Birders will have fun spotting the 526 bird species, while beach bums can enjoy the 220km of beach! My favourite part about iSimangaliso though was the wildlife – including several encounters with one of the most dangerous of all African wildlife….
The hippo! Yes, a hippo! Despite being a herbivore, they are extremely territorial and will attack – one good reason that you’ll want to do a guided tour to see the 800 residents that live there….and the 1200 crocodiles! I did a 2 hour Hippo and Croc Cruise and loved getting a closer look at these incredible animals…from the safety of the boat!
My favourite tour though involved monkeys because of course, it would! These aren’t your average monkeys though, Samango monkeys are highly endangered and Cape Vidal in iSimangaliso is one of the best places in the world to spot them…or should I say hear them. You usually hear they’re distinctive shrill long before you see them. If you just happen to look up and see one peering at you through the branches of a tree, be warned, she’s probably after your lunch! Samango monkeys are notorious lunch stealers! Don’t say that you haven’t been warned!
If you’re in iSimangaliso from June to November, you may also be interested in a whale watching tour. They’re virtually guaranteed at this time of year as they are migrating. We got within 10 meters and witnessed multiple breaching! Just take my advice though and take a seasickness tablet if the sea is rough. Despite the captain’s warning, I protested, but I never get seasick. You can guess what happened next.
Tembe Elephant Park
Tembe is my favourite place in all of South Africa! That’s saying a lot since I’ve truly loved the other spots mentioned above! It’s a community-run full-service game park run by the Tembe tribe. I think that’s what makes it so special in part. Locals treasure the history, the animals and the unique ecosystem!
Tembe lies on the legendary Ivory Route where tuskers, the largest elephants in Africa roam. Tuskers used to be found across continental Africa in the early 1900s, but now fewer than 40 exist, due to being killed for their huge tusks. Many experts believe that the largest elephants in the world can be found at Tembe!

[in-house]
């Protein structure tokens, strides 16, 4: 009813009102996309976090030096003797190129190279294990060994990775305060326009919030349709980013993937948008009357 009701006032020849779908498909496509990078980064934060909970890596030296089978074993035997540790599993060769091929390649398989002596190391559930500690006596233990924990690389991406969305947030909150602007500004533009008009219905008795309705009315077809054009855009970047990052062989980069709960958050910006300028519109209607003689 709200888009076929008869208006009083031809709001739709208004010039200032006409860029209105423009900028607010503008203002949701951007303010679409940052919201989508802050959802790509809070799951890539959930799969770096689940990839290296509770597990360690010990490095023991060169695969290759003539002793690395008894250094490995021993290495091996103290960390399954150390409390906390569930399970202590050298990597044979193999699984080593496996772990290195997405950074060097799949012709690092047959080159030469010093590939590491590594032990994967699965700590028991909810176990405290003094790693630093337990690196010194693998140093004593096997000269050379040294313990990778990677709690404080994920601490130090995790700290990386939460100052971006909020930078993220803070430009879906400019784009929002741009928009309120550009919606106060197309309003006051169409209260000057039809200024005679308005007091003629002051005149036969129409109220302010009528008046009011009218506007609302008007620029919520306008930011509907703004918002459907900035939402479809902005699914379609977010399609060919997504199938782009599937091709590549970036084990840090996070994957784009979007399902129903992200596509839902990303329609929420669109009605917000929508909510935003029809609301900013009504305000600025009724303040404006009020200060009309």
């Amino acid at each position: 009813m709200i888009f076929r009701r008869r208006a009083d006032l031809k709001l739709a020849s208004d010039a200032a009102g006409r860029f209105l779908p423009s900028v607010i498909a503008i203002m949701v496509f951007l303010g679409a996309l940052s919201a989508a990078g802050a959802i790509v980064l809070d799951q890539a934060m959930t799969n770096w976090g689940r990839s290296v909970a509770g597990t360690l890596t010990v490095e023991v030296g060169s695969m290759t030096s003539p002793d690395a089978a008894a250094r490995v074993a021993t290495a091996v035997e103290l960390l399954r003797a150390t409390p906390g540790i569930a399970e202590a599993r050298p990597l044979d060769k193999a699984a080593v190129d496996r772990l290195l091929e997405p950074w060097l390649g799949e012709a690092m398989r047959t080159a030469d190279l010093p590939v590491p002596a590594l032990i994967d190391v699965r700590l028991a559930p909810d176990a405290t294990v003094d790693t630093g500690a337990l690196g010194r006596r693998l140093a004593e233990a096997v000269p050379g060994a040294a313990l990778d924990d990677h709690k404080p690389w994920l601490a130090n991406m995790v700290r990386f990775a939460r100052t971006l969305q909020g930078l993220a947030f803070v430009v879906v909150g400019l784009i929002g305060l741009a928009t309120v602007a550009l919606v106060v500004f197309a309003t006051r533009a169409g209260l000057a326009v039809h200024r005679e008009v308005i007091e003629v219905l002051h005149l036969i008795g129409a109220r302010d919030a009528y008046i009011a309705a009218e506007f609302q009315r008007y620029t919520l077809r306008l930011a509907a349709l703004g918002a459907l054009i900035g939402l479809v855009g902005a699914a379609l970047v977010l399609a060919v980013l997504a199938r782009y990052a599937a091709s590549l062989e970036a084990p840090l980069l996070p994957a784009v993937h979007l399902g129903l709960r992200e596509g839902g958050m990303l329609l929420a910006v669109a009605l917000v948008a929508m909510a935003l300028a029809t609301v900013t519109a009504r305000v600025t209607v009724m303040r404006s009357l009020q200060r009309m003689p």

But it’s not just the large elephants that intrigue, sometimes it’s the smallest ones.
I was fortunate enough to see a herd of 60 elephants surround our jeep and with them two baby elephants that were only three days old (pictured below). You can imagine the oohs and ahhs from our safari jeep as we observed these two newborn elephants inspecting each other and their environment with their trunks. Their gait was still clumsy as they traipsed through the tall grass, then hid behind their moms when a juvenile elephant came to close! Moments like these last a lifetime! I will never forget it!
But as incredible as Tembe is for elephants, it’s not all about the elephants! Tembe is also home to the Big 5. One of the places where a leopard teased us with his footprints, only to disappear into the forest again! And if you’re incredibly lucky, you may even see one of the highly endangered wild dogs! They were in another part of the park when I visited, so I missed them. A very solid consolation prize was observing three lions less than 5 meters away!
They were so close that one lady in our safari jeep slid off the seat and hid under it with a blanket covering her. Much to the amusement of the lions! That is until one of the lionesses decided it was time to stop playing around.
She silently got up and headed to the tall grass. I saw nothing, but she silently stood and stared for about 5 minutes. Finally, I saw the slight quiver of the grass, a small antelope. No doubt wondering whether to stay hidden or take his chances and run. I was a nervous wreck! Of course, I wanted to see a lioness hunt, but at the same time, I didn’t. I don’t think that knowing what happens in the Circle of Life would make it any easier to see an antelope being killed. Fortunately, or unfortunately, depending on how you look at it. She decided against the hunt and was consoled by her sister with her big tongue across her face.
There are 5 of my favourite places in South Africa to spot wildlife! What are yours?
Best Time to Go to South Africa to See Wildlife:
May to September is a great time. The temperatures are mild, and game viewing is at its finest! My first visit to South Africa was to the Drakensberg in May which was great hiking weather. I returned in August for Hluhluwe-Imfolozi Park, St. Lucia/iSimangaliso Wetland Park and Tembe Elephant Park and had incredible wildlife sightings!